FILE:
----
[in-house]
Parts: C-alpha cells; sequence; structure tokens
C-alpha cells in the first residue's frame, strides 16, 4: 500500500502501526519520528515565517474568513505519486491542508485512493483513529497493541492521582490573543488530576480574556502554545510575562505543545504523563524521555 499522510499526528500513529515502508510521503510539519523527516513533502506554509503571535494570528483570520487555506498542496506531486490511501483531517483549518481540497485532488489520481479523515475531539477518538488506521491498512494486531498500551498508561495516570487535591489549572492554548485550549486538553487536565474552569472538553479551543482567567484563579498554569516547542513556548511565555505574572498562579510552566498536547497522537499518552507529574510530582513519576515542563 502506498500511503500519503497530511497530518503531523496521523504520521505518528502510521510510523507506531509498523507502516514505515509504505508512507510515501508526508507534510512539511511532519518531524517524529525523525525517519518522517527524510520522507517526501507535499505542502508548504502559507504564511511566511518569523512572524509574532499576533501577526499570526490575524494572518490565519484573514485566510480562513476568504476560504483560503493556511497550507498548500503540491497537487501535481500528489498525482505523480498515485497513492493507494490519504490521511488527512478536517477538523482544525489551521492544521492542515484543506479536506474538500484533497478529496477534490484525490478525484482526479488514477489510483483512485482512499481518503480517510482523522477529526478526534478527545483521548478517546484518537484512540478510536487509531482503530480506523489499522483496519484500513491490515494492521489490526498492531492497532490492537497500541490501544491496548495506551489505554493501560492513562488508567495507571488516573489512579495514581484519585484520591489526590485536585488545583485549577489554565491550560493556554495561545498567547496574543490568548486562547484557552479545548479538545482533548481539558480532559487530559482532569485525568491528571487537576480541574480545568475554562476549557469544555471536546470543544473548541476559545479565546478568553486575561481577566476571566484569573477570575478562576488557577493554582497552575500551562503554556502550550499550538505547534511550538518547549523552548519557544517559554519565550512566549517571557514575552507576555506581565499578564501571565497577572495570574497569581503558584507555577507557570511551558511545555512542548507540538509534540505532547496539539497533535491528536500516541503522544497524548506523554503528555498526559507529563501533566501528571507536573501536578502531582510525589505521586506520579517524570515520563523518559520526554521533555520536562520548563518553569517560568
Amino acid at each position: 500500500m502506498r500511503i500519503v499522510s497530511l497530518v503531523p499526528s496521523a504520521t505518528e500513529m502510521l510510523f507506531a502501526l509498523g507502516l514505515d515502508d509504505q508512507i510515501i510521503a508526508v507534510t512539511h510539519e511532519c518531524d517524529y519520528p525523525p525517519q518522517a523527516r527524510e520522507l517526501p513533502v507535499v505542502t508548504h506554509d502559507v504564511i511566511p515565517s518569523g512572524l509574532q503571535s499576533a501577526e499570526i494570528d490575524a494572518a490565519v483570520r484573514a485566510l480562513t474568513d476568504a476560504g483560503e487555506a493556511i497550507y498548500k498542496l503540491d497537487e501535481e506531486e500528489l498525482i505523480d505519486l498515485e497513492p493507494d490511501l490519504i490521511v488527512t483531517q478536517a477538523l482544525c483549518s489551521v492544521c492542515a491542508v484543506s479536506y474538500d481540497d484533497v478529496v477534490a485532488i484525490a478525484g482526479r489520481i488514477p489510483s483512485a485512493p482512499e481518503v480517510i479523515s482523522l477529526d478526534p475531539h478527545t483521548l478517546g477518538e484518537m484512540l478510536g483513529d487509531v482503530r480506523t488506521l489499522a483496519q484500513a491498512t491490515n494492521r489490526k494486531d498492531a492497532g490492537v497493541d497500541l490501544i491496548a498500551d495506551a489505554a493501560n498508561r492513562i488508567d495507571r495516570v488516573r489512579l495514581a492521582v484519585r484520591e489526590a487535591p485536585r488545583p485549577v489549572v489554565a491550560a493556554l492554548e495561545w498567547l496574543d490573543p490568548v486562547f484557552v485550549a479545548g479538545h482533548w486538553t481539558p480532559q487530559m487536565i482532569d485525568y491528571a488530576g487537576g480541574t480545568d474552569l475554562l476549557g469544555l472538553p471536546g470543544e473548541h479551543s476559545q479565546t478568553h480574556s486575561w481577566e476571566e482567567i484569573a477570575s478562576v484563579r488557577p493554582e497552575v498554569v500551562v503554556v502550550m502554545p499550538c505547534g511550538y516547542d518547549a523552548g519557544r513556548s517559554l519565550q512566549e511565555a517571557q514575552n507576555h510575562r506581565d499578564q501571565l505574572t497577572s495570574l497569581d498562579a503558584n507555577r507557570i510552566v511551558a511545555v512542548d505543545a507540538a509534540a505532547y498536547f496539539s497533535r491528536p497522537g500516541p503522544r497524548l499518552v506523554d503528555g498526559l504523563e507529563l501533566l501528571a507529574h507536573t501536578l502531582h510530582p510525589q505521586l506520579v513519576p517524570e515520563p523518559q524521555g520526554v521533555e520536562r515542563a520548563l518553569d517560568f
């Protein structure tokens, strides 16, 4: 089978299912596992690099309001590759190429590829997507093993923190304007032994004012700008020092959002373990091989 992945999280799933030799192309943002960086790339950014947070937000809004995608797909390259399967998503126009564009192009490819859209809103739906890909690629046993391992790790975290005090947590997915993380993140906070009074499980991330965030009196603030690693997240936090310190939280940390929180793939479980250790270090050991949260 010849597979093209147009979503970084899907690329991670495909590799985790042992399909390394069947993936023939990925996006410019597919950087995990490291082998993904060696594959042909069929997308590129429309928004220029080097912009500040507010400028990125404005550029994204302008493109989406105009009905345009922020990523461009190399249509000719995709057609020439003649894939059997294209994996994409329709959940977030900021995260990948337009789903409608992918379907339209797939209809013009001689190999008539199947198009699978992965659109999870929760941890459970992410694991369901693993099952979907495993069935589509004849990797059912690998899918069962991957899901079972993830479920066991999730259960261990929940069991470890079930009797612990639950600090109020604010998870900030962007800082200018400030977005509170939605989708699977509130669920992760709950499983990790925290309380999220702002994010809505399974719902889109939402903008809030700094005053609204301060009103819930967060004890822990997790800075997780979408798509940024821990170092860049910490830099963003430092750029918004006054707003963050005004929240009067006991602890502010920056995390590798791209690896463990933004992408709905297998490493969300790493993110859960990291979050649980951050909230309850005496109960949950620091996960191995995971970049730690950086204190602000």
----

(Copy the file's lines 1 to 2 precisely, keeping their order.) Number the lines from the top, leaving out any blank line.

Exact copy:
[in-house]
Parts: C-alpha cells; sequence; structure tokens